Behind Instagram, networking the old way
SOMINI SENGUPTA, NICOLE PERLROTH & JENNA WORTHAM
KEVIN Systrom and Mike Krieger introduced a photosharing iPhone application called Instagram. In a matter of hours, thousands downloaded it. The computer systems handling the photos kept crashing. Neither knew what to do.
Systrom then remembered Adam D’Angelo, a former chief technology officer at Facebook. They had met at a party seven years earlier. That night in October 2010, D’Angelo became Instagram’s lifeline.
“Adam spent like 30 minutes on the phone with us,” Systrom recalled, “walking us through the basic things we needed to do to get back up.” Systrom, now 29, offered this as a parable for the roomful of would-be entrepreneurs who came to hear him talk at Stanford last spring. “Make sure to spend some time after the talk getting to know the people around you,” he told his audience.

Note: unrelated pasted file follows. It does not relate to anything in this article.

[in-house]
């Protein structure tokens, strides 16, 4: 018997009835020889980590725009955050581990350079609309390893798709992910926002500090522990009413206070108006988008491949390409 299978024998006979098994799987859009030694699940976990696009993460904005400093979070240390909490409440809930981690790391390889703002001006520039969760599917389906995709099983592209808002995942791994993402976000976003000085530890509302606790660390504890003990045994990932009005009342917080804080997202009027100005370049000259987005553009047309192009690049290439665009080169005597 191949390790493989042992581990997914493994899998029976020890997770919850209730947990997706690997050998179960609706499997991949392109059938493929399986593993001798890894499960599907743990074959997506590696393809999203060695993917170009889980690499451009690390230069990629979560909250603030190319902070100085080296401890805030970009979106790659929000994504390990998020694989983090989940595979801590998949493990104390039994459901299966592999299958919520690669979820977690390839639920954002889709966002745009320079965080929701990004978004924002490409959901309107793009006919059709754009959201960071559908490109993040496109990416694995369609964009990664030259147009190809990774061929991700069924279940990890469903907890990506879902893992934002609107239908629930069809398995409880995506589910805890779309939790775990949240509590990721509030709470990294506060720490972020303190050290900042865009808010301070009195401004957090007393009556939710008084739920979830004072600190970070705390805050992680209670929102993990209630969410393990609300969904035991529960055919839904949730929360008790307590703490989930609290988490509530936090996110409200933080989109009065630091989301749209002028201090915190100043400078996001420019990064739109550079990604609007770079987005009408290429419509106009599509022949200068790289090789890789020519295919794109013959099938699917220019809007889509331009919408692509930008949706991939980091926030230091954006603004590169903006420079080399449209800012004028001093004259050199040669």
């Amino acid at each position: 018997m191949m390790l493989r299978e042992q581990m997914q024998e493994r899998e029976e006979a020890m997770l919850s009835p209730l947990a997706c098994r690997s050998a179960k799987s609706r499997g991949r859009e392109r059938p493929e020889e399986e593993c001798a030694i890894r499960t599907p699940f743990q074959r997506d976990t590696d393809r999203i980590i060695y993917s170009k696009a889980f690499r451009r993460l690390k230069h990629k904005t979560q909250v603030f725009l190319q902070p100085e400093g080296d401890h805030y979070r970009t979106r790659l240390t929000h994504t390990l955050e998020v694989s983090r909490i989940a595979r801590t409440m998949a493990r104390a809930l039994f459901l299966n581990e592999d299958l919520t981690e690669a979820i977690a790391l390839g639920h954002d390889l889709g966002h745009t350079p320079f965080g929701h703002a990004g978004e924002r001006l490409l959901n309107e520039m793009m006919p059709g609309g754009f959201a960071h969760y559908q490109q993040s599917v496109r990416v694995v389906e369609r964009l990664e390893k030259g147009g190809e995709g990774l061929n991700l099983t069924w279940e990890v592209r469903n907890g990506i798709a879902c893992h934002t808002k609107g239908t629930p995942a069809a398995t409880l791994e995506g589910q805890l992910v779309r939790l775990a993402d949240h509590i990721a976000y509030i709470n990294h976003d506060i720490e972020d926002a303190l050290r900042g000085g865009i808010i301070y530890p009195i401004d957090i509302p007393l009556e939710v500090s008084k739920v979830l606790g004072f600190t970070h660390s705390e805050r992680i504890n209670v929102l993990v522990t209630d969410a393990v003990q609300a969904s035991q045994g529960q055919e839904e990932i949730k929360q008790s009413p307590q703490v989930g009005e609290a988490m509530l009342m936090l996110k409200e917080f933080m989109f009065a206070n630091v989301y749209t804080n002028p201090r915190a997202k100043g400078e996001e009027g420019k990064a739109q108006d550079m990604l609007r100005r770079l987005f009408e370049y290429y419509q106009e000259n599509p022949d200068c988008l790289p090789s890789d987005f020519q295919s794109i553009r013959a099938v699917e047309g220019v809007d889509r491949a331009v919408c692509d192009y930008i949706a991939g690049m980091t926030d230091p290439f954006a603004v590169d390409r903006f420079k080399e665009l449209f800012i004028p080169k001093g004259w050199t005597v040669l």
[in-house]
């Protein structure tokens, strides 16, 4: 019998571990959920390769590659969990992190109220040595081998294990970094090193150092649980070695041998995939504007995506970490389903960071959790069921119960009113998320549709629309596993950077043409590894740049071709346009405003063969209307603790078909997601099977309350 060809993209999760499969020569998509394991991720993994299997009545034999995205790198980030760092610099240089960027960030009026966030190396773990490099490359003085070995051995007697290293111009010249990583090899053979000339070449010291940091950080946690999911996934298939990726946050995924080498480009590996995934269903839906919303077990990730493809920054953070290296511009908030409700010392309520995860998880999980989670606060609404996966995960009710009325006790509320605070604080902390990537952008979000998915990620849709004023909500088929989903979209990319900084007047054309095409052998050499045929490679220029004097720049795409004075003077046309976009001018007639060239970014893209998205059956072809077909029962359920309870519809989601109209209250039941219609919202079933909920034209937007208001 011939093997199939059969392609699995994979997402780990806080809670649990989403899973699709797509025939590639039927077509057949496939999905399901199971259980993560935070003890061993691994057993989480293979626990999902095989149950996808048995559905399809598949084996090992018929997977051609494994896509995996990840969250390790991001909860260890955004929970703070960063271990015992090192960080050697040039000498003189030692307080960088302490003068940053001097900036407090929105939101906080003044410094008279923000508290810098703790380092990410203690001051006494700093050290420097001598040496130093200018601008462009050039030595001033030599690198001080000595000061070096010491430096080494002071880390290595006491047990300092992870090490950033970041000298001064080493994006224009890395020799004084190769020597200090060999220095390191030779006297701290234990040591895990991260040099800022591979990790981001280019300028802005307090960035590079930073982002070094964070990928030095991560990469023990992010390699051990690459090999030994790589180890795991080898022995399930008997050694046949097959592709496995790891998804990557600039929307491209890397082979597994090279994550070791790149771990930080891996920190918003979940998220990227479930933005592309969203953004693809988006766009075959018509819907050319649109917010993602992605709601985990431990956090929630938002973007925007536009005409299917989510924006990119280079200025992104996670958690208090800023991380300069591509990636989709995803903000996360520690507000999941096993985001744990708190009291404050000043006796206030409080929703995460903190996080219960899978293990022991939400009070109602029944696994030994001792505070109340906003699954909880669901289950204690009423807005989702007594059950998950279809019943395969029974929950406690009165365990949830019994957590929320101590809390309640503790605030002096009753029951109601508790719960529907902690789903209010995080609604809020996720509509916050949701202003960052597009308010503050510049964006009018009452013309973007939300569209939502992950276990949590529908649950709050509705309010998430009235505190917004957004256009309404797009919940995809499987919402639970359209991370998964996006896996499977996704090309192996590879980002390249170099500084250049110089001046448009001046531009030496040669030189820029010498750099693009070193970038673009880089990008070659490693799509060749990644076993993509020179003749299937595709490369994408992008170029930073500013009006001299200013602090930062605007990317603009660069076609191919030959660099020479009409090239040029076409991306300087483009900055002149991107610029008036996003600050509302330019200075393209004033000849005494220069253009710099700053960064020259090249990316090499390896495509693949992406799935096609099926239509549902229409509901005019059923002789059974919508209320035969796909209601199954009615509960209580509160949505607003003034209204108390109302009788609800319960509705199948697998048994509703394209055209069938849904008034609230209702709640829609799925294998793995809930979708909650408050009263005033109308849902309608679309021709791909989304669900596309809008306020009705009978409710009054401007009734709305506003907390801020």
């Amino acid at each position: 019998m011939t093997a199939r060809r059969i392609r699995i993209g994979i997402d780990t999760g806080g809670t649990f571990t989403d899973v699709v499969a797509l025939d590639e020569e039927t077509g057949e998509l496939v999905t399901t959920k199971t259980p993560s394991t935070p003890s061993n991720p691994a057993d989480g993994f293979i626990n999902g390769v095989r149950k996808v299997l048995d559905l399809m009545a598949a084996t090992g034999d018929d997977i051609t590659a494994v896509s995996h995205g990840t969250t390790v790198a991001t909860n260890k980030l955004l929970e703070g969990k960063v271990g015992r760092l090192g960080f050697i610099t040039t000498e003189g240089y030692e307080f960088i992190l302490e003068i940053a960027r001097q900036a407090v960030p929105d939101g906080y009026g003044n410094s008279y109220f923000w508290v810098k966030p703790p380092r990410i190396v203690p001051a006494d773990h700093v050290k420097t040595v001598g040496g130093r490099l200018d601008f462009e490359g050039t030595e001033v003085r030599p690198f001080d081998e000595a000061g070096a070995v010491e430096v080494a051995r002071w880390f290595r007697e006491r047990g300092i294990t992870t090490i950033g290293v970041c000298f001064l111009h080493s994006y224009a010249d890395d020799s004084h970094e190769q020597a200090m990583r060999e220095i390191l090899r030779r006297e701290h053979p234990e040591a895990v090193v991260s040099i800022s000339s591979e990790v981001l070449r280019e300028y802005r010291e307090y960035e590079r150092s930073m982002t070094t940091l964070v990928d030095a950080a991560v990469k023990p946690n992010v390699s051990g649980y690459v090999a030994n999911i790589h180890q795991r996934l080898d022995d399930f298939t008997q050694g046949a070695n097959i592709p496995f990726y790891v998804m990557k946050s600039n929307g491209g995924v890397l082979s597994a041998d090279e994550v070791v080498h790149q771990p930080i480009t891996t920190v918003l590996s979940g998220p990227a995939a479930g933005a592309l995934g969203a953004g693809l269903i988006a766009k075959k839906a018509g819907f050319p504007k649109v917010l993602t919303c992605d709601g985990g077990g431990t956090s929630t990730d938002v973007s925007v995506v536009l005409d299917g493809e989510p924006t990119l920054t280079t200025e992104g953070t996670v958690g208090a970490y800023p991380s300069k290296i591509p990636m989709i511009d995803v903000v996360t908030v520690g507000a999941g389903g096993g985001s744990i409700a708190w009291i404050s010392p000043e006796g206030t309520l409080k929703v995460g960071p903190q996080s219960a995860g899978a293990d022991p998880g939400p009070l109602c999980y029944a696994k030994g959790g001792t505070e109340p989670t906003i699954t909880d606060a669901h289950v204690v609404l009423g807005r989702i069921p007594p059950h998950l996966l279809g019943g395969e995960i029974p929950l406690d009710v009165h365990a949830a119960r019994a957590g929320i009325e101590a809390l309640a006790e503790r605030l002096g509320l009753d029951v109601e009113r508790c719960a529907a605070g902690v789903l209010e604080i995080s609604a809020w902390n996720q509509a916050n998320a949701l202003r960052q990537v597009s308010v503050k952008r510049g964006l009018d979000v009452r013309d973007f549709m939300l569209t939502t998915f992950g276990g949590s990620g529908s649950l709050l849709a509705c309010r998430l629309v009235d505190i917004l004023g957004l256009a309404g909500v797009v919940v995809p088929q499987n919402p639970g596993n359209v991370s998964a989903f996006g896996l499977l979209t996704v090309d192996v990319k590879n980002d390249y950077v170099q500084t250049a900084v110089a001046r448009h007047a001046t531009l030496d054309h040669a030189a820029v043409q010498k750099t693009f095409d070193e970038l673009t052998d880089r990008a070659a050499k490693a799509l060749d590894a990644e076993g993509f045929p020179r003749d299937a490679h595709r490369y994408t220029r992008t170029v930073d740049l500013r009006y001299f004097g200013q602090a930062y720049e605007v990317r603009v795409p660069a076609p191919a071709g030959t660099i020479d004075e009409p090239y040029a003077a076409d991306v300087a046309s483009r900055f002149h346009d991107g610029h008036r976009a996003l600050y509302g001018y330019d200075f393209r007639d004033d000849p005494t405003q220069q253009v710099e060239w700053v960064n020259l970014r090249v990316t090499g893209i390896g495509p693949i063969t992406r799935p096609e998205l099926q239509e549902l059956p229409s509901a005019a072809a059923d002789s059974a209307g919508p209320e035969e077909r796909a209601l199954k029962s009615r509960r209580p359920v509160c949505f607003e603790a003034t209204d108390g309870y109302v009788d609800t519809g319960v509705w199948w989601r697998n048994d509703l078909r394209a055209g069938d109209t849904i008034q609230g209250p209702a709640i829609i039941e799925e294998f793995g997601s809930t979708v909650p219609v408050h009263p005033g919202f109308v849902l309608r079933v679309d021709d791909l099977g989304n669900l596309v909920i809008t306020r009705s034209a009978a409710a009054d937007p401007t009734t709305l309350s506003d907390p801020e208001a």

This week, barely 18 months after that night in the warehouse, Instagram was scooped up by Facebook for $1 billion, turning Systrom, Krieger and several of their friends-turned-investors into multimillionaires.
By and large, Instagram is a network of young men, many who attended Stanford and had the attention of the world’s biggest venture capitalists before they even left campus. Among this set, risktaking is regarded as a badge of honour.
Ideas are disposable: If one doesn’t work, you quickly move on to another. Timing matters. You make your own luck.